Thursday, February 14, 2013

February 14th

February 14th, 1973: Same story as yesterday. But tomorrow is judgement day. Mom got some roses delivered to her from dad today. Mom said, "Virg, what are these?" Dad said, "Well, that's my Valentine's present." It was the first time I ever saw dad cry.

February 14th, 2013: The judgement day thing is in reference to the coming, next day. Test results would finally come back, and determine whether the tumor on dad's lung was malignant. I believe it was a foregone conclusion that it was. Maybe the tests would determine the type of cancer, etc. As I'm getting into recounting this, for this blog, it is obvious I will have some problems communicating some medical details. I just wasn't involved in those conversations.

Somewhere around dinner time, there was a knock at the front door. The house had three doors. Front, breezeway, and back. The front led into the living room. The breezeway to the kitchen. And the back to sort of a "mud room." Most casual friends used the breezeway door. A knock at the front door usually meant a stranger, or something more formal.

I was home from school. Mom was preparing dinner. Dad was home too. Either early from work, or the delivery person was running past their hours. I'm not sure who answered the door.

What I can clearly remember is confusion. This was atypical behavior of dad. He was not outwardly emotional, and had never done anything like this before. He wasn't a tough, macho type guy at all. But he didn't wear his feelings on his sleeve like I do. He didn't spend a lot of time hugging or kissing mom, and I don't remember hearing the words "I love you," with any frequency. To mom or me. He didn't have to. You could read it in his eyes. It's hard to describe. But there was genuine love. There was never a tense moment between mom and dad (that I saw) in their marriage. And I'm very perceptive, even as a kid. There wasn't even a "vibe" of problems. Because there were none.

Mom & Dad. "Moonlight Madness," 1965
So, there we were. All three of us in the kitchen. The roses ended up in mom's hands. Dad was either standing, or sitting at the kitchen table. Same with me. Mom was surprised. I was surprised, having never seen anything like this before.

It was almost surreal. Like a mistake had been made. The delivery man must have the wrong address. Then, dad gave her those roses, and mom asked that question... "Virg, what are these?"

Dad broke down. I'd seen what I thought was a tear in his eye a few days before. But this was the first time in my life I ever really saw him cry.

It was one of the most emotional moments of the whole, three month ordeal. Even without having kept a diary, I'd remember this scene for the rest of my life.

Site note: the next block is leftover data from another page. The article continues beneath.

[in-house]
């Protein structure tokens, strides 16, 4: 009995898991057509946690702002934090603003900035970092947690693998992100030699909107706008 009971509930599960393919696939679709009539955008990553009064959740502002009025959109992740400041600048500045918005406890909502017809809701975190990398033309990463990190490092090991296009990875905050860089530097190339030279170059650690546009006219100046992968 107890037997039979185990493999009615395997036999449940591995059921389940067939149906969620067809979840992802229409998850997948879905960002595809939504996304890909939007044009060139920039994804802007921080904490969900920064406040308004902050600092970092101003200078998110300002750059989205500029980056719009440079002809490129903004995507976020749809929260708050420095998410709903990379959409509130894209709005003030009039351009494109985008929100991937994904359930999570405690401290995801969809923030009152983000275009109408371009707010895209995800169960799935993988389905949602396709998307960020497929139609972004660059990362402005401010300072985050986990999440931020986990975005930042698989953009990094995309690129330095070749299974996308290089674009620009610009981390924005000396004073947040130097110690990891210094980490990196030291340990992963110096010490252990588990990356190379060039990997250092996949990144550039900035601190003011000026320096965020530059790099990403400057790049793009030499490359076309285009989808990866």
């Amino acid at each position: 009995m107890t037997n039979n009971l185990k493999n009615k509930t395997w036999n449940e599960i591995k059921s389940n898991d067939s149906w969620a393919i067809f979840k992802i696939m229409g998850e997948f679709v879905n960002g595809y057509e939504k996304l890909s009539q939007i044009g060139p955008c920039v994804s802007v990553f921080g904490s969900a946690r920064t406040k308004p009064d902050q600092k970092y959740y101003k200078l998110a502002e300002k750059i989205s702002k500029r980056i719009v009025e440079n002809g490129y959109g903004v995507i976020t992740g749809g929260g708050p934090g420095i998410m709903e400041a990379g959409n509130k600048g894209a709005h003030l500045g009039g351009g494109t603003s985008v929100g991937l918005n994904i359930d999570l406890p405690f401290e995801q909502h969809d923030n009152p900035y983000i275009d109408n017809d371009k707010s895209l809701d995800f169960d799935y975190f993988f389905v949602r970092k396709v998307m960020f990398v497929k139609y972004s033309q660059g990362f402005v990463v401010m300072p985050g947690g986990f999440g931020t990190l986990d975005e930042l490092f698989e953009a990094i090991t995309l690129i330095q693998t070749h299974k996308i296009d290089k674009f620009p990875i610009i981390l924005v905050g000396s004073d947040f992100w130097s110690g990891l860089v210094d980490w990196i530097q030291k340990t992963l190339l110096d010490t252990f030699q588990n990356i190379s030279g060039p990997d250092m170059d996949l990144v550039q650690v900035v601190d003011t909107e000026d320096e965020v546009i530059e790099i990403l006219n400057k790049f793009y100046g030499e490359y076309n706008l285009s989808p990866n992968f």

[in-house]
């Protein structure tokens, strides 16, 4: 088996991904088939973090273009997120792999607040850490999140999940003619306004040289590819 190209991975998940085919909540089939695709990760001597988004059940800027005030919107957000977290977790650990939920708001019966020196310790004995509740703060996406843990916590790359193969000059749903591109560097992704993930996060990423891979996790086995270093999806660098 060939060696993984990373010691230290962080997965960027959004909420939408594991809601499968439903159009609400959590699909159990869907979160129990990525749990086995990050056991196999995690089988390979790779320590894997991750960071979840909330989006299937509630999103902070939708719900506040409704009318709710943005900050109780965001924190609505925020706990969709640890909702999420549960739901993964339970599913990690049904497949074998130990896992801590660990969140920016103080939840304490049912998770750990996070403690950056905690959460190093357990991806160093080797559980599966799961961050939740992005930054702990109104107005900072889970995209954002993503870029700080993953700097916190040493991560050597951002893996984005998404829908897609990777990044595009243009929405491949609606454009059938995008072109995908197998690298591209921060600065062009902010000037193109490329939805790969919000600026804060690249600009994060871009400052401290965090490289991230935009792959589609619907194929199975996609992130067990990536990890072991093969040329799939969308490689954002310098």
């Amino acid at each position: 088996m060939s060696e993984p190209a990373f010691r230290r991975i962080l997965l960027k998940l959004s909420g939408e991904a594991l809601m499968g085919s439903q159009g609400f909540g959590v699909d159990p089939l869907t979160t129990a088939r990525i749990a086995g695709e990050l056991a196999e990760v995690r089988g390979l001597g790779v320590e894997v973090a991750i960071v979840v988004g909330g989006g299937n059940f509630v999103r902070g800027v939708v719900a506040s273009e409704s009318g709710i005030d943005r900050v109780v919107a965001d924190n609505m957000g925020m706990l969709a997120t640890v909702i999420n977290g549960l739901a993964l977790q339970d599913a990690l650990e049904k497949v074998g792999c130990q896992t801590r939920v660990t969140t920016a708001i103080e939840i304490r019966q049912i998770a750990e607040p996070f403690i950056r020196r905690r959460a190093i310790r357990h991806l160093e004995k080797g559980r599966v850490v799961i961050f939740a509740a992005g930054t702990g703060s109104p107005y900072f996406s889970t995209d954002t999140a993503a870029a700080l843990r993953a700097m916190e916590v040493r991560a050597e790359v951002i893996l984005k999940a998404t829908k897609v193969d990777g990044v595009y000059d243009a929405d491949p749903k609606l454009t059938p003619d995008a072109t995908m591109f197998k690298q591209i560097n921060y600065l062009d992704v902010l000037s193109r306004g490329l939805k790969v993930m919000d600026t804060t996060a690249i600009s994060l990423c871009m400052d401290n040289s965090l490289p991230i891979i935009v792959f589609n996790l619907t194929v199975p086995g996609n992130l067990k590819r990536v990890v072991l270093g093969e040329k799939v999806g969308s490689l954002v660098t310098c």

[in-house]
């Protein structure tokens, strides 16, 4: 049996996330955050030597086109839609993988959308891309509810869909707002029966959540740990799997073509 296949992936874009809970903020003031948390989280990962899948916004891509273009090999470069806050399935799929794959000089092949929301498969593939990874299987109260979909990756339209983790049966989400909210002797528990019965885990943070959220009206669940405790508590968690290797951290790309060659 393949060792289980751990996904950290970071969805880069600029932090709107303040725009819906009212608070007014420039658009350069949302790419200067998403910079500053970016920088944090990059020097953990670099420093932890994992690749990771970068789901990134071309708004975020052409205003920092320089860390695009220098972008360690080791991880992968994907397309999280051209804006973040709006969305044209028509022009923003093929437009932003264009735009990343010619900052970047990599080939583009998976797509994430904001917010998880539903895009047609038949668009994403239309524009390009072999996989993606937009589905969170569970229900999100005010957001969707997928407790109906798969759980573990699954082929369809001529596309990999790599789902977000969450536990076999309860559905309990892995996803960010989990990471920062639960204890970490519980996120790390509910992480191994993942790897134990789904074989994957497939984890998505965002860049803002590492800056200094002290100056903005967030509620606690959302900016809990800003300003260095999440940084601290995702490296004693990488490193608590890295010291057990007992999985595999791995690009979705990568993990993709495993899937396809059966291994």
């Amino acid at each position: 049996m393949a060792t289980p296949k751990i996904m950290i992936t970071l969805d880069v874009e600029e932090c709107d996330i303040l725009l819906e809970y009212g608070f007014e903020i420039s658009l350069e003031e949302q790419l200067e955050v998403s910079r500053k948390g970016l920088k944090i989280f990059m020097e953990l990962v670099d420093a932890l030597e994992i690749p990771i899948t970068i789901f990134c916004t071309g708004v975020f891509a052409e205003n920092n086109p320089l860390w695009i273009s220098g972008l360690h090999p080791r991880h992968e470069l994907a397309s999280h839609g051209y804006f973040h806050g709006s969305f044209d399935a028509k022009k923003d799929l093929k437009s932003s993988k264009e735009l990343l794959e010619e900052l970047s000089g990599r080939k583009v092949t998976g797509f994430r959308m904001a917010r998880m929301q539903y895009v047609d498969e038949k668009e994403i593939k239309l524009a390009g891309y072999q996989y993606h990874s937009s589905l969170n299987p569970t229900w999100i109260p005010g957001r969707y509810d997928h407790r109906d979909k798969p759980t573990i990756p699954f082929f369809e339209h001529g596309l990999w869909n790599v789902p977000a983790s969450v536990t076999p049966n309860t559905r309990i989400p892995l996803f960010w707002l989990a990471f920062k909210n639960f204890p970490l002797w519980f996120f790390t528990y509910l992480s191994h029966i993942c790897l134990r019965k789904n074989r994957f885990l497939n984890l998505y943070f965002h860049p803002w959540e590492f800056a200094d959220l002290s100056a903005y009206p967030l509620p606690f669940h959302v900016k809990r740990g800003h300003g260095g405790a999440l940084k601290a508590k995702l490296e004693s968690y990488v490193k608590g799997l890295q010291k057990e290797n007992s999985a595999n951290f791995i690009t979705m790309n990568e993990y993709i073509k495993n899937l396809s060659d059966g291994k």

Front of 73' Valentine, made by Aunt Betty
Inside of 73' Valentine, made by Aunt Betty


  1. Kent, I can feel what you felt. I can see what you saw. Tears sprang to my eyes in an instant. Your writing is touching. Real. You are a talented man whose spirit is captured both in your images and in your prose. I want to read more. I'm hooked.

  2. I too am hooked!....You might just inspire me to write about my Dad's death, (also from cancer). Too much of that in Pike County! I can also see what you saw. My dad, in the last few days of his life, had been bedridden not too long. A few days before my spring break in college. I remember pulling into the driveway on S. Monroe street, next to Patti and Toby Smith. Mom nearly met me at the door, anxious to get out of the house for a bit-I did not realize why she was hell-bent on gettin out of the house. There sat Dad at the dining room table- very gaunt, very weak, very sick, stomach bloated. He asked me to make him a grilled cheese sandwich, because no one, according to Dad ever could get the cheese inside perfectly melted without burning the bread, no one but me. Of course, how could I deny him this....but as the sandwich was done, as he took one nibble, he promtly asked me, his 20 year-old baby to carry HIM back to bed. I did not realize that he hab been bedridden for the last week. But he had insisted on getting out of bed and having a Camel Cigarette for my arrival home from Stephens College. The grilled cheese conversation was the last we had...he died soon after, on Easter Day, with a homemade bunny cake at the side of his bed. The very first Hospice nurses, and Hospice was not even established yet helped us all so much.....Mary Beth Little, from Griggsville, Mary Margaret Robb, and Mrs. Bill Ferguson. They gave SO much to our family....I could only give a grilled cheese sandwich. But it's all good!

  3. Kent, my kids have seen me cry dozens of times. I'm holding back tears as I read this. I'm just an emotional guy. And this tugs.